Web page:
By Gabby Gavina, Comm ’20, communication intern in the Office of Marketing and Communication
Large portions, unfinished meals, frivolous grocery shopping and food forgotten and left to expire. These habits are all too common in the United States.
Each year, Americans waste more than 60 million tons of food — all while nearly 37 million people struggle with food insecurity, according to Feeding America. Enter Marquette University Neighborhood Kitchen, an organization dedicated to fighting food waste and providing meals to those struggling with hunger.
MUNK, located in Mashuda Hall, partners with Dining Services to recover unused food from on-campus dining centers. Once collected, staff and volunteers then repurpose the food in a variety of creative ways to build nourishing meals, which are then delivered to those in need throughout the community.
“We’re a nation of excess, and I think that from a place of privilege it’s hard for us to see that a lot of times,” says Christine Little, MUNK’s newly appointed kitchen coordinator. “Thinking about food waste and food recovery and being able to repurpose food waste helps me, personally, be much more mindful about the food that I am about to throw out.”
MUNK’s mission might sound familiar to the campus community. There was a similar program that went by Campus Kitchen at Marquette. It was part of a nationwide network of college kitchens called The Campus Kitchens Project. Based in Washington, D.C., the program was fully funded by government grants. In 2017, though, the program lost its funding and college kitchens across the country were left to fend for themselves. With that, Campus Kitchen at Marquette began running out of resources and eventually found itself without a director.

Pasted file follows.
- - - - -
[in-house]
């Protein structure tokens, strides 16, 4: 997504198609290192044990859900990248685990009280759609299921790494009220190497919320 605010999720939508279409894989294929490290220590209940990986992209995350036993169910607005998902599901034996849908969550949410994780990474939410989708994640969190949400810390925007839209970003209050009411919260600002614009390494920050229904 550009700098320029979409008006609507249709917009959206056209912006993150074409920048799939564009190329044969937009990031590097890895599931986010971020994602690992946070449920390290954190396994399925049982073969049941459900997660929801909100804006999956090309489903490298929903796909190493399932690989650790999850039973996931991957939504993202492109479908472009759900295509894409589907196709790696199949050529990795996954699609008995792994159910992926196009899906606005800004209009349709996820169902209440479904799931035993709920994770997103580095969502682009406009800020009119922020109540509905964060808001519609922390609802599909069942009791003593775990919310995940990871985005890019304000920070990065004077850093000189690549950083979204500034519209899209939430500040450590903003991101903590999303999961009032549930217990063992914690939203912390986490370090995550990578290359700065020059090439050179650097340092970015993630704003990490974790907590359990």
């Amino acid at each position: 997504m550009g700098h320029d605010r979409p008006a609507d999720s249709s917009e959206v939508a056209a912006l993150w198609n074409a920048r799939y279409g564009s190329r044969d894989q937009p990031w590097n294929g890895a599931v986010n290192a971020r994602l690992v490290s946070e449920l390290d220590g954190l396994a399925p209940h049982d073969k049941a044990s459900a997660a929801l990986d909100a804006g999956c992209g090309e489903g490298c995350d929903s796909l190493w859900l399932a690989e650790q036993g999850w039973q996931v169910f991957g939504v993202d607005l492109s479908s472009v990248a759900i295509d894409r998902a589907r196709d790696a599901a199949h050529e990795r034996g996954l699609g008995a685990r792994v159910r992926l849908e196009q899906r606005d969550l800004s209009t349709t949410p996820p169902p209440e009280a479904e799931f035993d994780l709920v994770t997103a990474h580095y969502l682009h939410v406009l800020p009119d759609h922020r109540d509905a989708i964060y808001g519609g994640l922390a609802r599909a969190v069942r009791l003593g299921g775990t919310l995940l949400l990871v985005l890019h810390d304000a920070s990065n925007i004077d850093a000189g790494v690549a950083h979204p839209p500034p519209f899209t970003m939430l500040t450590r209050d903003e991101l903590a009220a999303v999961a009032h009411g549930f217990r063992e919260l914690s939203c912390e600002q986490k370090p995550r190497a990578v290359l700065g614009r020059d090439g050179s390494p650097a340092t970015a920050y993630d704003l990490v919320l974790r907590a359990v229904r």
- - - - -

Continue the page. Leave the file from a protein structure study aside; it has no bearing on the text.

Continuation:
The kitchen could have simply hung up its aprons, but much like the food they’ve recovered over the years, longtime volunteers and staff members could not just stand by and let a good thing go to waste.
In October, with funding from Marquette and direction from Rick Arcuri, executive director of student affairs operations, the kitchen established itself as a new organization with its new name.
Little — who relocated from Mississippi to become the kitchen’s new coordinator — said she has always been passionate about sustainability and helping those less fortunate, and is fascinated by the ways in which the kitchen’s head volunteer chef Sharon Hope repurposes leftover food.
In addition to her fulltime job as a chef for a food service company, Hope volunteers her Friday evenings to help create meals from food that would otherwise be thrown out.
Last month, MUNK recovered more than 100 leftover salads from a catered event on campus. The salads, under Hope’s guidance, were taken apart, the ingredients organized into groups and frozen. The plan is that the ingredients will be used to make soups.
“I like playing with the food and being able to take the small amount of resources we have and turning them into meals,” she says. “I may not be able to give [the community] money, but I can give my time. Sharing food is one of the greatest joys of my life.”
In all, Hope has helped feed the Marquette community for more than three decades.
MUNK’s most recent repurposed meal crafted by Hope, which included enchiladas and an apple dessert, provided nearly 30 meals to the Benedict Center — a nonprofit providing community-based substance abuse and mental health treatment, education and support to women in the criminal justice system.
This food and the people who save and deliver it all makes a real difference for those who might not know where their next meal is coming from, Little says.
Little said MUNK is in a rebuilding phase and the goal is for it to return to its full capacity soon. That, though, she added, will require more partnerships and a larger team of people dedicated to serving as many people as possible.
Students looking to get involved can submit a volunteer application online.
To learn more about MUNK and its service, visit the program’s Facebook page and Instagram.